# Use math symbols to produce 6 [duplicate]

This question already has an answer here:

How can we get (6) from these numbers?

$2$ $2$ $2 = 6$

$3$ $3$ $3 = 6$

$4$ $4$ $4 = 6$

$5$ $5$ $5 = 6$

$6$ $6$ $6 = 6$

$7$ $7$ $7 = 6$

$8$ $8$ $8 = 6$

$9$ $9$ $9 = 6$

$12$ $12$ $12 = 6$

$15$ $15$ $15 = 6$

## marked as duplicate by JonMark Perry, Quintec, El-Guest, DqwertyC, Jaap ScherphuisSep 7 '18 at 23:38

This question has been asked before and already has an answer. If those answers do not fully address your question, please ask a new question.

• Please specify — which operations can we use? Can we use the square root function $\sqrt{n}$ ? Can we use the floor/ceiling functions to round (like I have in my answer)? – Hugh Sep 7 '18 at 20:21
• @JonMarkPerry it's worth a discussion whether this is a dupelicate. In a question like this, one person might ask for 0 through 9, and then another person might ask for 0 through 15. Is the whole question a duplicate if part of the question is a duplicate? – Hugh Sep 7 '18 at 22:20
• if you want you could carry the concept on indefinitely, but the principle is the same as in the duplicate. @Hugh – JonMark Perry Sep 7 '18 at 22:30
• @benasfan is my answer better now? – Hugh Sep 8 '18 at 17:57
• @Hugh much much better for 12, still that for 15 doesn't require complex work. Believe me it is as easy as the whole question is. An answer with a simple calc and a pencil would be more than sufficient like that of 12. – ben asfan Sep 8 '18 at 18:45

## 2 Answers

I made some searches on Google and found:

(Click on equation for WolframAlpha link)
2. $2 + 2 + 2 = 6$
3. $3 \times 3 - 3 = 6$
4. $\sqrt{4} + \sqrt{4} + \sqrt{4} = 6$
5. $5 + \frac{5}{5} = 6$
6. $6×\frac{6}{6} = 6$
7. $7 - \frac{7}{7} = 6$
8. $8 - \sqrt{\sqrt{8 + 8}} = 6$
9. $\sqrt{9 \times 9} - \sqrt{9} = 6$
12. $\sqrt{12 + 12 + 12} = 6$ or $12 \log_{12} {\sqrt{12}}$ where $\log_xy$ is the base $x$ logarithm.
15. $\lfloor\sqrt{\sqrt{15 \times 15}}\rfloor + \lfloor\sqrt{15}\rfloor = 6$ where $\lfloor x \rfloor$ is the mathematical floor function, which "takes as input a real number and gives as output the greatest integer less than or equal to the input number" or $\pi(15 + \frac{15}{15}) = 6$ where $\pi(x)$ is the prime counting function or $\Gamma(\sqrt{15 + \frac{15}{15}})$ where $\Gamma(x)$ is the Gamma function which for positive integers is equal to $\Gamma(n) = (n - 1)!$

And here are a few more that aren't required in the original post:

1. $(1 + 1 + 1)! = 6$
10. $\lfloor\sqrt{\sqrt{10 \times 10}} \rfloor + \sqrt{\lfloor\sqrt{10}\rfloor} = 6$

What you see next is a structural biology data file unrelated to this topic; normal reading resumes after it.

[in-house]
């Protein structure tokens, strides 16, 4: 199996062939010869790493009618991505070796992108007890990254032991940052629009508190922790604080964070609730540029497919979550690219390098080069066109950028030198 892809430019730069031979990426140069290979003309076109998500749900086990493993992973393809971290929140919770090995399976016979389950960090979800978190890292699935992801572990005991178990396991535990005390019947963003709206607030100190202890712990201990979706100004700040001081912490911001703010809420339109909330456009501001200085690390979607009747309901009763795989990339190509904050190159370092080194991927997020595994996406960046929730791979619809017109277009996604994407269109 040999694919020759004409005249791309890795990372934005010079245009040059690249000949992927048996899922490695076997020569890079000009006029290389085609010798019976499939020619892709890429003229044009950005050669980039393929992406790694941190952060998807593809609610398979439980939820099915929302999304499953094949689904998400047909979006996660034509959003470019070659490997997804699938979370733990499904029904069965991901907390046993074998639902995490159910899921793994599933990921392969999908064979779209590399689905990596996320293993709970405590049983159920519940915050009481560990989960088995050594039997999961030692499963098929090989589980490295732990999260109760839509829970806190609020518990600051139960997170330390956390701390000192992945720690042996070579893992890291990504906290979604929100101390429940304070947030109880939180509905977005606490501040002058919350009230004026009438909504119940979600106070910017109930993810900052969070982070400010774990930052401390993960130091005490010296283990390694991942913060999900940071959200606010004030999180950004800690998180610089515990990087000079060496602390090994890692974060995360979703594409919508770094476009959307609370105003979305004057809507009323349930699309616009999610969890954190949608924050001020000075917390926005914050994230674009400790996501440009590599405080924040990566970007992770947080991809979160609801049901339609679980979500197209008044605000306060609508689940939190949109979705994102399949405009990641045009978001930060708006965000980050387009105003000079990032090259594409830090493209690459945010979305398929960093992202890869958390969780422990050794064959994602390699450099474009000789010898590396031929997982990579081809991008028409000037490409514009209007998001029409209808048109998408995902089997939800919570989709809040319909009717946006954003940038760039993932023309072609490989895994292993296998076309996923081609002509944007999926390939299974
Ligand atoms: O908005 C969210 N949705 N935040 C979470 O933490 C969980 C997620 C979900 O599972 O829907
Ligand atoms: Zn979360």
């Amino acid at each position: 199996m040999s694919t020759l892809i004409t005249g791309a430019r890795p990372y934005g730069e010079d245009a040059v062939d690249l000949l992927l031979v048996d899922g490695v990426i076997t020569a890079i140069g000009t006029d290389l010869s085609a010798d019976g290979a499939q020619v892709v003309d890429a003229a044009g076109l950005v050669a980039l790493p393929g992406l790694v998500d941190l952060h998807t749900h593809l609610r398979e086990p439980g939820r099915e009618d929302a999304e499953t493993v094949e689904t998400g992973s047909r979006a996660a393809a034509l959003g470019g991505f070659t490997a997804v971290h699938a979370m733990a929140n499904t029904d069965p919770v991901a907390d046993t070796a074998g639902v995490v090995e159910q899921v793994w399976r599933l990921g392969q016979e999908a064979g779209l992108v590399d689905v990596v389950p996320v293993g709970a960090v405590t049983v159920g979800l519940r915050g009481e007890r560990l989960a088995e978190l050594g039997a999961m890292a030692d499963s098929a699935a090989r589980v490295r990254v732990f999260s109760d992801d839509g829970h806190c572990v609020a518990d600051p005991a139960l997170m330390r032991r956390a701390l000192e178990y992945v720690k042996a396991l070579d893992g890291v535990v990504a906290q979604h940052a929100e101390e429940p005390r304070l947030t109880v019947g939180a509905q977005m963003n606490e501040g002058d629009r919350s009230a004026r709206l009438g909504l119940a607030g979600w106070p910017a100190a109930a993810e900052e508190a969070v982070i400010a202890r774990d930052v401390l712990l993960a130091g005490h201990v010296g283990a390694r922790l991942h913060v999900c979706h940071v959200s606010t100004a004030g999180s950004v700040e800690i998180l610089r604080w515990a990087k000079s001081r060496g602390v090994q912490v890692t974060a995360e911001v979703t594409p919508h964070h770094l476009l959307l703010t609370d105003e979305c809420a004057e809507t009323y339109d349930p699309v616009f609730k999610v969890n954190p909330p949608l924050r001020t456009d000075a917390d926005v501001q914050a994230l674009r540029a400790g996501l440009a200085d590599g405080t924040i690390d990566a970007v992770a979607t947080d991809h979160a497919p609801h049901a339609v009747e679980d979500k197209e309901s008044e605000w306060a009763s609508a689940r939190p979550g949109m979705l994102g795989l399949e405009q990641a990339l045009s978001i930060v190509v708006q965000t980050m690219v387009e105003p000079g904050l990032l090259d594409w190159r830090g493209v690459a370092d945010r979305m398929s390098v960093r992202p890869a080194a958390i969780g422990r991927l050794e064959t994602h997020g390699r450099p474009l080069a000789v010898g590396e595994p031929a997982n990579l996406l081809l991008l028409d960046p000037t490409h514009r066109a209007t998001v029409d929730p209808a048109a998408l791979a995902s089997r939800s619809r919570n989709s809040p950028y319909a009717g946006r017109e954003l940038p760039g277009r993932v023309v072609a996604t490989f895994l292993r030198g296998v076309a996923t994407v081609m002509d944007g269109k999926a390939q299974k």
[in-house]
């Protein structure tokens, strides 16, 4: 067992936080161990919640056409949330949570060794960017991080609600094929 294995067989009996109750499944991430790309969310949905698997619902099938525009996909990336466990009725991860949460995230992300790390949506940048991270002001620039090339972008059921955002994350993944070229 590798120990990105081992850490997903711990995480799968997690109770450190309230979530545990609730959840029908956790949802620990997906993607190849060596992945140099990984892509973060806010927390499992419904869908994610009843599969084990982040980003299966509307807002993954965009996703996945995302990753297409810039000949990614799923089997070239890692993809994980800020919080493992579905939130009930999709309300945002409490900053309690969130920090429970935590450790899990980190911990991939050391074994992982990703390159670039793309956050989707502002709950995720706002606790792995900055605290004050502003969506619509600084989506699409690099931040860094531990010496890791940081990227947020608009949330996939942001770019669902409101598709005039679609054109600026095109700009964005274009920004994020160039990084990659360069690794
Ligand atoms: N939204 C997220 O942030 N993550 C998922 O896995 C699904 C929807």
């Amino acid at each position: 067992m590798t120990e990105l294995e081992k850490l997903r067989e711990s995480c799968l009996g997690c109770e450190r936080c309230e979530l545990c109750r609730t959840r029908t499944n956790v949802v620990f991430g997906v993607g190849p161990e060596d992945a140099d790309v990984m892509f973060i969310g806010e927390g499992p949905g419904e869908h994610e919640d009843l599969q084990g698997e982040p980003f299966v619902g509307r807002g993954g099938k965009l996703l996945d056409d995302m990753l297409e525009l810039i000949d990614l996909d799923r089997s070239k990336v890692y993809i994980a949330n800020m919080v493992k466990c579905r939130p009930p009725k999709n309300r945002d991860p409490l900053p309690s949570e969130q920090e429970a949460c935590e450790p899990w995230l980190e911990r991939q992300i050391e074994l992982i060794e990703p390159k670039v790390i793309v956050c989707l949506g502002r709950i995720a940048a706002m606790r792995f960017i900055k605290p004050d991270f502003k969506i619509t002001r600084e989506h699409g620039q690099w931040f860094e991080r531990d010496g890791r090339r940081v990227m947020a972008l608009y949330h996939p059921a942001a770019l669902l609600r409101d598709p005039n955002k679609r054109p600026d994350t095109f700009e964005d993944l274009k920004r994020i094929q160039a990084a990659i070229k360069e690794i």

11. $\lfloor\sqrt{\sqrt{11 \times 11}} \rfloor + \sqrt{\lfloor\sqrt{11}\rfloor} = 6$
13. $\lfloor\sqrt{\sqrt{13 \times 13}} \rfloor + \sqrt{\lfloor\sqrt{13}\rfloor} = 6$
14. $\lfloor\sqrt{\sqrt{14 \times 14}} \rfloor + \sqrt{\lfloor\sqrt{14}\rfloor} = 6$
16. $\sqrt{16} + \sqrt{\sqrt{\sqrt{16 * 16}}} = 6$

• Finish it, don't google it. – ben asfan Sep 7 '18 at 19:38
• Why is googling not allowed? If it is, please direct me to the part of the rules page where it says this. You asked for it! – Hugh Sep 7 '18 at 19:40
• hhhhh, if google is allowed, then what value to it ? The good thing is that google can't answer the last two rows. – ben asfan Sep 7 '18 at 19:48
• @benasfan yes, I see that google isn't the best tool for finding these sorts of things - most only do 0 to 9. But, sometimes searching pays off. I found 12 online and then that gave me the insight to do 15. – Hugh Sep 7 '18 at 20:12
• @benasfan I see, but the floor function isn't that complicated... it results in 6: wolframalpha link – Hugh Sep 7 '18 at 22:44

# Partial Answer:

After looking at @Hugh's answer, particularly the comments below it, I wanted to try and solve a few parts of the puzzle without using the internet. It is up to you whether or not you believe me.

The following is all I have found thus far.

2. $$2^2+2=6$$

3. $$3!+3-3=6\tag*{\big(n!=1\times 2\times \cdots \times n\big)}$$

4. $$4+4-\sqrt{4} = 6$$

5. $$\pi(5+5+5)=6\tag*{\big(\pi(x) = PCF\big)}$$ See here.

6. $$6^{6\,\div\, 6} = 6$$

7. $$\big\lceil \sqrt7+\sqrt{7+\sqrt7}\big\rceil=6$$ I could substitute $7$ with $8$ or $9$ and change the ceilng function $\lceil\ldots\rceil$ to the floor $\lfloor\ldots\rfloor$ instead and then have solutions regarding $8$ and $9$... but that would ruin some fun, I suppose.

8. $$\bigg\lfloor\frac{8+\sqrt{8}}{\sqrt{\sqrt{8}}}\bigg\rfloor=6$$ Also works for $9$ and if I change the ceiling function to the floor, it works for $6$ and $7$.

$$\sqrt{9}!\times 9\div 9 = 6$$ I would have instead added $9$ and then subtracted $9$ as opposed to multiplying and dividing, but I already did that with regards to $3$ and wanted to make this that little extra different.

10. $$\big\lfloor\sqrt{10}+\sqrt{10}\big\rfloor_{10}=6\tag*{\big(n_{10}=n\big)}$$

• Good for you for not googling, my first instinct in a question like this is to google, especially because this type of question is so standard. I assume that someone, somewhere on this planet has already solved a problem like this, they just need to be found. – Hugh Sep 7 '18 at 22:22
• I do believe you. No need to prove it's the truth or not. – ben asfan Sep 7 '18 at 22:25
• @Hugh hahah, I know, right? That's what I think about when I see that the Twin Prime Conjecture still remains unproven... unless someone out there in the world has the proof but just hasn't submitted it or something, hahah :P – Feeds Sep 7 '18 at 22:56
• @user477343 this whole "Riemann hypothesis" thing? somebody must know the answer! lol – Hugh Sep 7 '18 at 23:01
• @user477343 Now do the math for 12 and 15 . U almost done. – ben asfan Sep 7 '18 at 23:06